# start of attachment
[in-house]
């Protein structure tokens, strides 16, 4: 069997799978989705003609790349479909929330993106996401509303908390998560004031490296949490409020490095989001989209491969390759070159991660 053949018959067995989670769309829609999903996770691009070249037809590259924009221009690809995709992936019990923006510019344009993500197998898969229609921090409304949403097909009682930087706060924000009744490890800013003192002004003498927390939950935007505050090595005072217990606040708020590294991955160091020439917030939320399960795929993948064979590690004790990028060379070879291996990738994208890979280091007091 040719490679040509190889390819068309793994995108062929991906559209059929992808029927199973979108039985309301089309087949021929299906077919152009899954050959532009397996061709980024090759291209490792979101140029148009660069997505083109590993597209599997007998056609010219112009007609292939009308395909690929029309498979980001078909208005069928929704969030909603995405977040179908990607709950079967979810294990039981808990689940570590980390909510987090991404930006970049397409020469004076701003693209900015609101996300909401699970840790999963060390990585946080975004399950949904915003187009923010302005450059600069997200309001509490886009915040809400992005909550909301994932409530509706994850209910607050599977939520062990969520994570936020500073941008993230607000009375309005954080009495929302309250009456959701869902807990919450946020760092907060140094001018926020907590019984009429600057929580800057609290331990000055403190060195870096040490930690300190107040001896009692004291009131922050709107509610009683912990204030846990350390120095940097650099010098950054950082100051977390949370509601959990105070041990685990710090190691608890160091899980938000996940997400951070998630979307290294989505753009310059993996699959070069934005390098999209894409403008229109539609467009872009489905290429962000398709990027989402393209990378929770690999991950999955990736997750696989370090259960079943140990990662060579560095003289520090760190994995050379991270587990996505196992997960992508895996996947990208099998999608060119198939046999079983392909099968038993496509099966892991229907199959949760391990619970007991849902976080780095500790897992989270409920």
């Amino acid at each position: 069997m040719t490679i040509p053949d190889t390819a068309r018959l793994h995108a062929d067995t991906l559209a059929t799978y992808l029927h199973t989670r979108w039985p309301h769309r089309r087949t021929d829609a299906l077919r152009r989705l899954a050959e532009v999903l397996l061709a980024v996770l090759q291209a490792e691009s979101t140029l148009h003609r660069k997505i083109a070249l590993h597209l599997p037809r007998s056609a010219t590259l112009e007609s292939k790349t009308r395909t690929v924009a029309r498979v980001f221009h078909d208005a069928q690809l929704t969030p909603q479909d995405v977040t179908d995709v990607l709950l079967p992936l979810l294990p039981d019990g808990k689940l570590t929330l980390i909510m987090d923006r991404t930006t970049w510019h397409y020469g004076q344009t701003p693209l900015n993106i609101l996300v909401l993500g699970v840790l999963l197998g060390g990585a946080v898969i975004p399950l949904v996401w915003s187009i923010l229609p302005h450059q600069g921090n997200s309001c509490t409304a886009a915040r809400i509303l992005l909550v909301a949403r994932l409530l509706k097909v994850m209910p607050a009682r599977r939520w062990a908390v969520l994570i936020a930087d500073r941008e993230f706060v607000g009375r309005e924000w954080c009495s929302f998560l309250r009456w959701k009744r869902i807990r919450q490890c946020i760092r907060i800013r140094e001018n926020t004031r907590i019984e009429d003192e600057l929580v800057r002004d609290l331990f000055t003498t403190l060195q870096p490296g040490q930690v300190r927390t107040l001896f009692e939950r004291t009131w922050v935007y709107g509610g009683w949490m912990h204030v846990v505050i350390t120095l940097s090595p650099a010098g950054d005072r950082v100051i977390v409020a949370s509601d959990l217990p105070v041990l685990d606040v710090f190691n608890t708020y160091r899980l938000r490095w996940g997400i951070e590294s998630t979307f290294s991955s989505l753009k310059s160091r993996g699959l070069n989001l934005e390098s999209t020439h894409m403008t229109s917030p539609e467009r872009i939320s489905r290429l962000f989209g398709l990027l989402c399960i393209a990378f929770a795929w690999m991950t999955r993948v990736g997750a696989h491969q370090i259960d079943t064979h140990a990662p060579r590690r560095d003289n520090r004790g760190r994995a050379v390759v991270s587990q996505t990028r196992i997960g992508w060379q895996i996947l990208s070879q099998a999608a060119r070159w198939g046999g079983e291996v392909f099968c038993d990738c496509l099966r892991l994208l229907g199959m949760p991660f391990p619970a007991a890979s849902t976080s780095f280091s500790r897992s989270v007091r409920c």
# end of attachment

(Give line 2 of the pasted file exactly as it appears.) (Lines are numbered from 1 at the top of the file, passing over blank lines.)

């Protein structure tokens, strides 16, 4: 069997799978989705003609790349479909929330993106996401509303908390998560004031490296949490409020490095989001989209491969390759070159991660 053949018959067995989670769309829609999903996770691009070249037809590259924009221009690809995709992936019990923006510019344009993500197998898969229609921090409304949403097909009682930087706060924000009744490890800013003192002004003498927390939950935007505050090595005072217990606040708020590294991955160091020439917030939320399960795929993948064979590690004790990028060379070879291996990738994208890979280091007091 040719490679040509190889390819068309793994995108062929991906559209059929992808029927199973979108039985309301089309087949021929299906077919152009899954050959532009397996061709980024090759291209490792979101140029148009660069997505083109590993597209599997007998056609010219112009007609292939009308395909690929029309498979980001078909208005069928929704969030909603995405977040179908990607709950079967979810294990039981808990689940570590980390909510987090991404930006970049397409020469004076701003693209900015609101996300909401699970840790999963060390990585946080975004399950949904915003187009923010302005450059600069997200309001509490886009915040809400992005909550909301994932409530509706994850209910607050599977939520062990969520994570936020500073941008993230607000009375309005954080009495929302309250009456959701869902807990919450946020760092907060140094001018926020907590019984009429600057929580800057609290331990000055403190060195870096040490930690300190107040001896009692004291009131922050709107509610009683912990204030846990350390120095940097650099010098950054950082100051977390949370509601959990105070041990685990710090190691608890160091899980938000996940997400951070998630979307290294989505753009310059993996699959070069934005390098999209894409403008229109539609467009872009489905290429962000398709990027989402393209990378929770690999991950999955990736997750696989370090259960079943140990990662060579560095003289520090760190994995050379991270587990996505196992997960992508895996996947990208099998999608060119198939046999079983392909099968038993496509099966892991229907199959949760391990619970007991849902976080780095500790897992989270409920």